This article describes the Remote Desktop Protocol (RDP) used for
communication between the Terminal Server and the Terminal Server Client.
RDP is encapsulated and encrypted within TCP.
Remote Desktop Protocol is based on, and is an extension of, the T-120
family of protocol standards. A multichannel capable protocol allows for
separate virtual channels for carrying presentation data, serial device
communication, licensing information, highly encrypted data (keyboard,
mouse activity), and so on. As RDP is an extension of the core T.Share
protocol, several other capabilities are retained as part of the RDP, such
as the architectural features necessary to support multipoint (multiparty
sessions). Multipoint data delivery allows data from an application to be
delivered in "real-time" to multiple parties without having to send the
same data to each session individually (for example, Virtual Whiteboards).
In this first release of Windows Terminal Server, however, we are
concentrating on providing reliable and fast point-to-point (single-
session) communications. Only one data channel will be used in the initial
release of Terminal Server 4.0 However, the flexibility of RDP gives plenty
of room for functionality in future products.
One reason that Microsoft decided to implement RDP for connectivity
purposes within Windows NT Terminal Server is that it provides a very
extensible base from which to build many more capabilities. This is because
RDP provides 64,000 separate channels for data transmission. However,
current transmission activities are only using a single channel (for
keyboard, mouse, and presentation data).
Also, RDP is designed to support many different types of Network topologies
(such as ISDN, POTS, and many LAN protocols such as IPX, NetBIOS, TCP/IP,
and so on). The current version of RDP will only run over TCP/IP but, with
customer feedback, other protocol support may be added in future versions.
The activity involved in sending and receiving data through the RDP stack
is essentially the same as the seven-layer OSI model standards for common
LAN networking today. Data from an application or service to be transmitted
is passed down through the protocol stacks, sectioned, directed to a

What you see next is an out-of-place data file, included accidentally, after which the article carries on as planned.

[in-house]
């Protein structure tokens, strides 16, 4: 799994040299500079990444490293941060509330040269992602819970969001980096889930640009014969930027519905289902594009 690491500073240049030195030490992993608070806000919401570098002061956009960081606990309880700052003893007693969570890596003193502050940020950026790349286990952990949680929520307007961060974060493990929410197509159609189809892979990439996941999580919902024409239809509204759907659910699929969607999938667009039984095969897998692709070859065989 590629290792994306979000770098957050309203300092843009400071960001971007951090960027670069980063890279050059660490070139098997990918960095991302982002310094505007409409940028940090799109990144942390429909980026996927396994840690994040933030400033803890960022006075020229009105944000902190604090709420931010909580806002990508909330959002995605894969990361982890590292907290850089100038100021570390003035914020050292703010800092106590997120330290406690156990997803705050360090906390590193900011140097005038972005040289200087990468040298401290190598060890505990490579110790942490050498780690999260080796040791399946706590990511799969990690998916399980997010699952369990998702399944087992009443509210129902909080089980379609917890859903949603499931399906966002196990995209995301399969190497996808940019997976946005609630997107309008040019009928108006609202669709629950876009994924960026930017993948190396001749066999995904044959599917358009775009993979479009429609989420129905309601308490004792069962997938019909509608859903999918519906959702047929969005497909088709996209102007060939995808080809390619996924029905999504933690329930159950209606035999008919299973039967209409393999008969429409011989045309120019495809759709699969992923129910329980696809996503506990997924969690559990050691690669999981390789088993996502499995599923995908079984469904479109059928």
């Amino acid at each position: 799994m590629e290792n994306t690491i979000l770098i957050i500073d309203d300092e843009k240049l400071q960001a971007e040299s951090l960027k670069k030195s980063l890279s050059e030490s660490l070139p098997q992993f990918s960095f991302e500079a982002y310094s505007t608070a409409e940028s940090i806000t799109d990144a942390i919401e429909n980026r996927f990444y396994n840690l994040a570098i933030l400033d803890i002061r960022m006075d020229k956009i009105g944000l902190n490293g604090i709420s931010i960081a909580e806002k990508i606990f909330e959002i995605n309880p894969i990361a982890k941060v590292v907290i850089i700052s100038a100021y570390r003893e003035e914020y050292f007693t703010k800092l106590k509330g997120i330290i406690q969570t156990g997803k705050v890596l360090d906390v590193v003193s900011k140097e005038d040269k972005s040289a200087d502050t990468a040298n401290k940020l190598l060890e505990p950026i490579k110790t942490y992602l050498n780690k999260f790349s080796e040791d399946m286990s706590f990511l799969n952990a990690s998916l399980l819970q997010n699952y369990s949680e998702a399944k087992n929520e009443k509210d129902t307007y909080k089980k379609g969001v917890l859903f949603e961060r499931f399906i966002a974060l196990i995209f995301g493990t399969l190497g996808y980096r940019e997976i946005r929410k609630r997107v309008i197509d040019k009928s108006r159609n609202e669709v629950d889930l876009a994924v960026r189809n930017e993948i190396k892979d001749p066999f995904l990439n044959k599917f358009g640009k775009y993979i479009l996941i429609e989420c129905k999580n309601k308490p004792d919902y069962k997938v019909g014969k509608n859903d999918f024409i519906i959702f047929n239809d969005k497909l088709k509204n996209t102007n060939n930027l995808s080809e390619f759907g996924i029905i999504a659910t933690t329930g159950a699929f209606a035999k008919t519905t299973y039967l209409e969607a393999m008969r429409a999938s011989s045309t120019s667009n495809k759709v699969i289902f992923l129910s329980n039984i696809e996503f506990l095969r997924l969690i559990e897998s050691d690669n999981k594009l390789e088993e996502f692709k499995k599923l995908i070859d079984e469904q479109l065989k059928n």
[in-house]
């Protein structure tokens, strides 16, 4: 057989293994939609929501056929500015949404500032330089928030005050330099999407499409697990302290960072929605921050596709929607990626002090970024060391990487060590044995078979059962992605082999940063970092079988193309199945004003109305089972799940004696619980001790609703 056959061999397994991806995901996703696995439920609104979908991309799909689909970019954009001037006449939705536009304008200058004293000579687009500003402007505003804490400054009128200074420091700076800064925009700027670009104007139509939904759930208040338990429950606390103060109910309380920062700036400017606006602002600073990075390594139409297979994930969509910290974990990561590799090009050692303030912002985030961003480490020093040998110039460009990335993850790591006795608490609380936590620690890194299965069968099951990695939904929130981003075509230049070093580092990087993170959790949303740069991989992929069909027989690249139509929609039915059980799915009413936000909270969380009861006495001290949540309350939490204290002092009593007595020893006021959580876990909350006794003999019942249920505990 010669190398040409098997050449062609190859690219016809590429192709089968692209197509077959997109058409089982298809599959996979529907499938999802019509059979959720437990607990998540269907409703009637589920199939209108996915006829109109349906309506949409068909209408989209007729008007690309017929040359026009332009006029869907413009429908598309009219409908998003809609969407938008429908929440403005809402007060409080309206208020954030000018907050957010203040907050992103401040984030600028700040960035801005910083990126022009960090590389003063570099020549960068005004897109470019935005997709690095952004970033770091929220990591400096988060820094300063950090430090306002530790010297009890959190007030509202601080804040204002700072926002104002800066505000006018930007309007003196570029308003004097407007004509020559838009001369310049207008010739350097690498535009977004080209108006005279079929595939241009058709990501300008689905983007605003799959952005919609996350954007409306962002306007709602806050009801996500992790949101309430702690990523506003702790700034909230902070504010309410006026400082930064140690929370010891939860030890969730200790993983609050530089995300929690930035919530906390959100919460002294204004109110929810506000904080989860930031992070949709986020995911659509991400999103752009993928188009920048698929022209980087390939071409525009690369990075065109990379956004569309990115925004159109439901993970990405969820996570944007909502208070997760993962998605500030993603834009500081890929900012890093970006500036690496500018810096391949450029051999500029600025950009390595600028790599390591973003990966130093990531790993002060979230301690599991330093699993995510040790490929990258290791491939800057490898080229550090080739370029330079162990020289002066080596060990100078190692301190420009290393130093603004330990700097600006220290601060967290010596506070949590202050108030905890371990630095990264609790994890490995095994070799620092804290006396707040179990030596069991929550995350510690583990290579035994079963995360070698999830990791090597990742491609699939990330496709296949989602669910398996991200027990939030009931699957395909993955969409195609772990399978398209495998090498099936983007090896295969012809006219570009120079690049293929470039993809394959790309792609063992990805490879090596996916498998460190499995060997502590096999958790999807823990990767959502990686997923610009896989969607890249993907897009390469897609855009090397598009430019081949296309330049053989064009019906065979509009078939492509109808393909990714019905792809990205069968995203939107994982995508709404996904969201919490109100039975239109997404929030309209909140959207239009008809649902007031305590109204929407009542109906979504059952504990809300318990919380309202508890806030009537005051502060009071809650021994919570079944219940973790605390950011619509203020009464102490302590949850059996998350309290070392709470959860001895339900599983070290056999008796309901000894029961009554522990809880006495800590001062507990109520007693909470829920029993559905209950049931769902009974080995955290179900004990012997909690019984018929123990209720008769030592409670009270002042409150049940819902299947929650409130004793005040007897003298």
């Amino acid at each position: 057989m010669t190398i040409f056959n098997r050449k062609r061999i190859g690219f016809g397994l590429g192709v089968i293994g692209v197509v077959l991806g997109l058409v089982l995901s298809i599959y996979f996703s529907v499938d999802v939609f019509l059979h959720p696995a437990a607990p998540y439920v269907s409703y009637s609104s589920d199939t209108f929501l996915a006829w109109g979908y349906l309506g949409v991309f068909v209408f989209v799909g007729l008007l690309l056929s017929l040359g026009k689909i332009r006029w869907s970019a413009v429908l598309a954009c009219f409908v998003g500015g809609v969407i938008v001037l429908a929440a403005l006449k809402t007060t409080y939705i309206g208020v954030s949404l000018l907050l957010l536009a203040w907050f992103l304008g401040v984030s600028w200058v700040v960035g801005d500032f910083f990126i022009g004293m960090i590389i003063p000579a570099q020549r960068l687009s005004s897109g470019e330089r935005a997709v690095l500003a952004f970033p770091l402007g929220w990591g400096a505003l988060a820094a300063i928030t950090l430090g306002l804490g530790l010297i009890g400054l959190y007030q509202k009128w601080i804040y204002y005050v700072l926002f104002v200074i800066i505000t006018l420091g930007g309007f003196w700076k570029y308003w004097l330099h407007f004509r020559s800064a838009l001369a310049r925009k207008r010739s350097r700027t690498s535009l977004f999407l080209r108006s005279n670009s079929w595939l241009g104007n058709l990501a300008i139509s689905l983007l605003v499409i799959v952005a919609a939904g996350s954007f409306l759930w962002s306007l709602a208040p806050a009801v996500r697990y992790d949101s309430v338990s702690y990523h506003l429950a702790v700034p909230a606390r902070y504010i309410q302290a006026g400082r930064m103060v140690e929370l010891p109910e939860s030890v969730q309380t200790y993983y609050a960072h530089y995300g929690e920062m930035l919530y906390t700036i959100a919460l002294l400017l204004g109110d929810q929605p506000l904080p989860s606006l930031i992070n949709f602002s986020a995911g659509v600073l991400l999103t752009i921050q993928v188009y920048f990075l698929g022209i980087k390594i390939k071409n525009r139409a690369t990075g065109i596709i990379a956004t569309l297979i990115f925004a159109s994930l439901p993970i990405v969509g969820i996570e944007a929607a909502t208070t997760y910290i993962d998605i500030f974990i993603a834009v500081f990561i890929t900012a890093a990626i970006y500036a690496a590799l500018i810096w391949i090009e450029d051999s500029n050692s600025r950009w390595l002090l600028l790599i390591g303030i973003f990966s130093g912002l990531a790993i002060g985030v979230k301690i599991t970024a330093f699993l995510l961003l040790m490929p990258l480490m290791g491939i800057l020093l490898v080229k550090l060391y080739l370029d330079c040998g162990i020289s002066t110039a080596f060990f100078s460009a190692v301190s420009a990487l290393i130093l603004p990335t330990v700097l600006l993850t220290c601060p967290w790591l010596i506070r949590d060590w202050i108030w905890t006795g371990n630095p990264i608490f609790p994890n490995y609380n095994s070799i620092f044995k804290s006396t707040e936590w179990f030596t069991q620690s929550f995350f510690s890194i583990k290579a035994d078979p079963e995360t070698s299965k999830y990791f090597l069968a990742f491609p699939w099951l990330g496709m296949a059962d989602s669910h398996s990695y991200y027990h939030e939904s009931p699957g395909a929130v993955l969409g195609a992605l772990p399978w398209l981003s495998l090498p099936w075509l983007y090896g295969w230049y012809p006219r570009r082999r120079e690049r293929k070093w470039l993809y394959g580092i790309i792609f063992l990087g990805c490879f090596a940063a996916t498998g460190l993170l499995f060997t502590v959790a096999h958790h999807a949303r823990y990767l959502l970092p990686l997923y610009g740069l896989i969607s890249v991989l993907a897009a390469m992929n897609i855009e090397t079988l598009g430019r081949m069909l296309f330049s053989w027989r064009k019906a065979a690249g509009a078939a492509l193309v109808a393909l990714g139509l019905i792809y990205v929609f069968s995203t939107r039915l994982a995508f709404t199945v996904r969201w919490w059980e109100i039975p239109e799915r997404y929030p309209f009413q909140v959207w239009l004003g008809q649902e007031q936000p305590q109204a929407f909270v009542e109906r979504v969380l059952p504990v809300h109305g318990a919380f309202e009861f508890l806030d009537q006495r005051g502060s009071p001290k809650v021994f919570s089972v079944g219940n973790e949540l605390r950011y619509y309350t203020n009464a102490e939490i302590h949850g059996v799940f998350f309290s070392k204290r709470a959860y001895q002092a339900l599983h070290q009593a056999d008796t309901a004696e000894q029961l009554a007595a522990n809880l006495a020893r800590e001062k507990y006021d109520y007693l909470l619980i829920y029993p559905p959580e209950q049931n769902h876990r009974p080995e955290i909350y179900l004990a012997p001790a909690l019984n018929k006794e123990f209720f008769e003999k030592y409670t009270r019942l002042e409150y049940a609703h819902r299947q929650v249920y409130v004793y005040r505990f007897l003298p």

channel (through MCS), encrypted, wrapped, framed, packaged onto the
network protocol, and finally addressed and sent over the wire to the
client. The returned data works the same way only in reverse, with the
packet being stripped of its address, then unwrapped, decrypted, and so on
until the data is presented to the application for use. Key portions of the
protocol stack modifications occur between the fourth and seventh layers,
where the data is encrypted, wrapped and framed, directed to a channel and
One of the key points for application developers is that, in using RDP,
Microsoft has abstracted away the complexities of dealing with the protocol
stack. This allows them to simply write clean, well-designed, well-behaved
32-bit applications, and then the RDP stack implemented by the Terminal
Server and its client connections takes care of the rest.
For more information on how applications interact on the Terminal Server
and what to be aware of when developing applications for a Windows Terminal
Server infrastructure, look at the "Optimizing Applications for Windows NT
Server 4.0, Terminal Server Edition" white paper.
Four components worth discussing within the RDP stack instance are the
Multipoint Communication Service (MCSMUX), the Generic Conference Control
(GCC), Wdtshare.sys, and Tdtcp.sys. MCSmux and GCC are part of the
International Telecommunication Union (ITU) T.120 family. The MCS is made
up of two standards: T.122, which defines the multipoint services, and
T.125, which specifies the data transmission protocol. MCSMux controls
channel assignment (by multiplexing data onto predefined virtual channels
within the protocol), priority levels, and segmentation of data being sent.
It essentially abstracts the multiple RDP stacks into a single entity, from
the perspective of the GCC. GCC is responsible for management of those
multiple channels. The GCC allows the creation and deletion of session
connections and controls resources provided by MCS. Each Terminal Server
protocol (currently, only RDP and Citrix's ICA are supported) will have a
protocol stack instance loaded (a listener stack awaiting a connection
request). The Terminal Server device driver coordinates and manages the RDP
protocol activity and is made up of smaller components, an RDP driver
(Wdtshare.sys) for UI transfer, compression, encryption, framing, and so
on, and a transport driver (Tdtcp.sys) to package the protocol onto the
underlying network protocol, TCP/IP.
RDP was developed to be entirely independent of its underlying transport
stack, in this case TCP/IP. RDP, being completely independent of its
transport stack, means that we can add other transport drivers for other
network protocols as customers needs for them grow, with little or no
significant changes to the foundational parts of the protocol. These are
key elements to the performance and extendibility of RDP on the network.